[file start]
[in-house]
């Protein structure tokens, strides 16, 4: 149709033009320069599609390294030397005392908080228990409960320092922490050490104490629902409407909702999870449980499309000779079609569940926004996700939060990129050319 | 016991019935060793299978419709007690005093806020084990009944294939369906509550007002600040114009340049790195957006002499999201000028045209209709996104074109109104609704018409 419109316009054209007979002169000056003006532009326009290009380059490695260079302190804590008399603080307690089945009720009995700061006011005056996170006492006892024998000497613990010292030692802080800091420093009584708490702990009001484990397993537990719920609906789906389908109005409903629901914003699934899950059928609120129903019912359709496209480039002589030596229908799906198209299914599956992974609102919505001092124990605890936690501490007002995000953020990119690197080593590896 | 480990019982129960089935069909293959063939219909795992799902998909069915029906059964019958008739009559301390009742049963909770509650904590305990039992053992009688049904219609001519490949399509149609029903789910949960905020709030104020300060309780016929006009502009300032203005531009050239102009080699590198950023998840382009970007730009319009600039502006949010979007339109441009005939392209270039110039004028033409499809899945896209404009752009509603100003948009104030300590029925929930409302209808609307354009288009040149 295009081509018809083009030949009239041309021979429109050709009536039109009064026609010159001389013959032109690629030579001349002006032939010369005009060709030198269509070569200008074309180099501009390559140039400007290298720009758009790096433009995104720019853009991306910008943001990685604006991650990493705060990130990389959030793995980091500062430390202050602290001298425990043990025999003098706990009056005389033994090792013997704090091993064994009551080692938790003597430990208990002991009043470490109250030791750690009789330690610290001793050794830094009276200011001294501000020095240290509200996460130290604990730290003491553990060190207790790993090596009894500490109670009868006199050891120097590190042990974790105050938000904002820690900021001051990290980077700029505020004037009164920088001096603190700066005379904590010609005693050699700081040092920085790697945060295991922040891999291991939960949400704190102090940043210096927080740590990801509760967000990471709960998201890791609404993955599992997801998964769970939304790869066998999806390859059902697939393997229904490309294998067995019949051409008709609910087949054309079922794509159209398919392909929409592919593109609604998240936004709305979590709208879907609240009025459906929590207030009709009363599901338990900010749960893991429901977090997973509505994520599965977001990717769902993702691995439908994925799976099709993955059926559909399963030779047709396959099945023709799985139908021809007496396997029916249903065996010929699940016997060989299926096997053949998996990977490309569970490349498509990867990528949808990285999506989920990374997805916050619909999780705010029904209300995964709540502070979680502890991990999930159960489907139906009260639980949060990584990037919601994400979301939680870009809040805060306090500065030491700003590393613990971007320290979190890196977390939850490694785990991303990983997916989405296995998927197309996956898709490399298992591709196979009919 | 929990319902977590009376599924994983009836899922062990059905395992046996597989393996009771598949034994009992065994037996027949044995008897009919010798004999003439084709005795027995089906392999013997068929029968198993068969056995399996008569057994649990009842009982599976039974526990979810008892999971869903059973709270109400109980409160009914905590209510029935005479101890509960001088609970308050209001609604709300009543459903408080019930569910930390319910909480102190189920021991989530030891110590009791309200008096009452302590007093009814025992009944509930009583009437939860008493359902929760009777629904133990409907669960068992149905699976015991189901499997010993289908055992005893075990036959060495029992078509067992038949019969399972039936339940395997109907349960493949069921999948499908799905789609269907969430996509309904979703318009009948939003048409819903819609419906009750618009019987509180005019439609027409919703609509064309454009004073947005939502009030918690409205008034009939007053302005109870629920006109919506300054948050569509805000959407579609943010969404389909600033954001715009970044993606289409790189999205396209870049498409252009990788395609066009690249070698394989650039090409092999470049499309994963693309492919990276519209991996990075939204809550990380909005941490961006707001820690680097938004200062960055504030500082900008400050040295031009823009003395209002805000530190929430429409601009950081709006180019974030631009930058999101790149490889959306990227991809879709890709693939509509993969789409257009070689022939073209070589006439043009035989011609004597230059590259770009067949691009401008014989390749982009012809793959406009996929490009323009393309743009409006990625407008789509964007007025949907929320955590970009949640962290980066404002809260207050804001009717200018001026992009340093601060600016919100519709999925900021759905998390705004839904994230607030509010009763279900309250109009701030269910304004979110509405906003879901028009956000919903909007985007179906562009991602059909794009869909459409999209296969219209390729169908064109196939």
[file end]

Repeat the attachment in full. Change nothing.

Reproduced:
[in-house]
């Protein structure tokens, strides 16, 4: 149709033009320069599609390294030397005392908080228990409960320092922490050490104490629902409407909702999870449980499309000779079609569940926004996700939060990129050319 | 016991019935060793299978419709007690005093806020084990009944294939369906509550007002600040114009340049790195957006002499999201000028045209209709996104074109109104609704018409 419109316009054209007979002169000056003006532009326009290009380059490695260079302190804590008399603080307690089945009720009995700061006011005056996170006492006892024998000497613990010292030692802080800091420093009584708490702990009001484990397993537990719920609906789906389908109005409903629901914003699934899950059928609120129903019912359709496209480039002589030596229908799906198209299914599956992974609102919505001092124990605890936690501490007002995000953020990119690197080593590896 | 480990019982129960089935069909293959063939219909795992799902998909069915029906059964019958008739009559301390009742049963909770509650904590305990039992053992009688049904219609001519490949399509149609029903789910949960905020709030104020300060309780016929006009502009300032203005531009050239102009080699590198950023998840382009970007730009319009600039502006949010979007339109441009005939392209270039110039004028033409499809899945896209404009752009509603100003948009104030300590029925929930409302209808609307354009288009040149 295009081509018809083009030949009239041309021979429109050709009536039109009064026609010159001389013959032109690629030579001349002006032939010369005009060709030198269509070569200008074309180099501009390559140039400007290298720009758009790096433009995104720019853009991306910008943001990685604006991650990493705060990130990389959030793995980091500062430390202050602290001298425990043990025999003098706990009056005389033994090792013997704090091993064994009551080692938790003597430990208990002991009043470490109250030791750690009789330690610290001793050794830094009276200011001294501000020095240290509200996460130290604990730290003491553990060190207790790993090596009894500490109670009868006199050891120097590190042990974790105050938000904002820690900021001051990290980077700029505020004037009164920088001096603190700066005379904590010609005693050699700081040092920085790697945060295991922040891999291991939960949400704190102090940043210096927080740590990801509760967000990471709960998201890791609404993955599992997801998964769970939304790869066998999806390859059902697939393997229904490309294998067995019949051409008709609910087949054309079922794509159209398919392909929409592919593109609604998240936004709305979590709208879907609240009025459906929590207030009709009363599901338990900010749960893991429901977090997973509505994520599965977001990717769902993702691995439908994925799976099709993955059926559909399963030779047709396959099945023709799985139908021809007496396997029916249903065996010929699940016997060989299926096997053949998996990977490309569970490349498509990867990528949808990285999506989920990374997805916050619909999780705010029904209300995964709540502070979680502890991990999930159960489907139906009260639980949060990584990037919601994400979301939680870009809040805060306090500065030491700003590393613990971007320290979190890196977390939850490694785990991303990983997916989405296995998927197309996956898709490399298992591709196979009919 | 929990319902977590009376599924994983009836899922062990059905395992046996597989393996009771598949034994009992065994037996027949044995008897009919010798004999003439084709005795027995089906392999013997068929029968198993068969056995399996008569057994649990009842009982599976039974526990979810008892999971869903059973709270109400109980409160009914905590209510029935005479101890509960001088609970308050209001609604709300009543459903408080019930569910930390319910909480102190189920021991989530030891110590009791309200008096009452302590007093009814025992009944509930009583009437939860008493359902929760009777629904133990409907669960068992149905699976015991189901499997010993289908055992005893075990036959060495029992078509067992038949019969399972039936339940395997109907349960493949069921999948499908799905789609269907969430996509309904979703318009009948939003048409819903819609419906009750618009019987509180005019439609027409919703609509064309454009004073947005939502009030918690409205008034009939007053302005109870629920006109919506300054948050569509805000959407579609943010969404389909600033954001715009970044993606289409790189999205396209870049498409252009990788395609066009690249070698394989650039090409092999470049499309994963693309492919990276519209991996990075939204809550990380909005941490961006707001820690680097938004200062960055504030500082900008400050040295031009823009003395209002805000530190929430429409601009950081709006180019974030631009930058999101790149490889959306990227991809879709890709693939509509993969789409257009070689022939073209070589006439043009035989011609004597230059590259770009067949691009401008014989390749982009012809793959406009996929490009323009393309743009409006990625407008789509964007007025949907929320955590970009949640962290980066404002809260207050804001009717200018001026992009340093601060600016919100519709999925900021759905998390705004839904994230607030509010009763279900309250109009701030269910304004979110509405906003879901028009956000919903909007985007179906562009991602059909794009869909459409999209296969219209390729169908064109196939």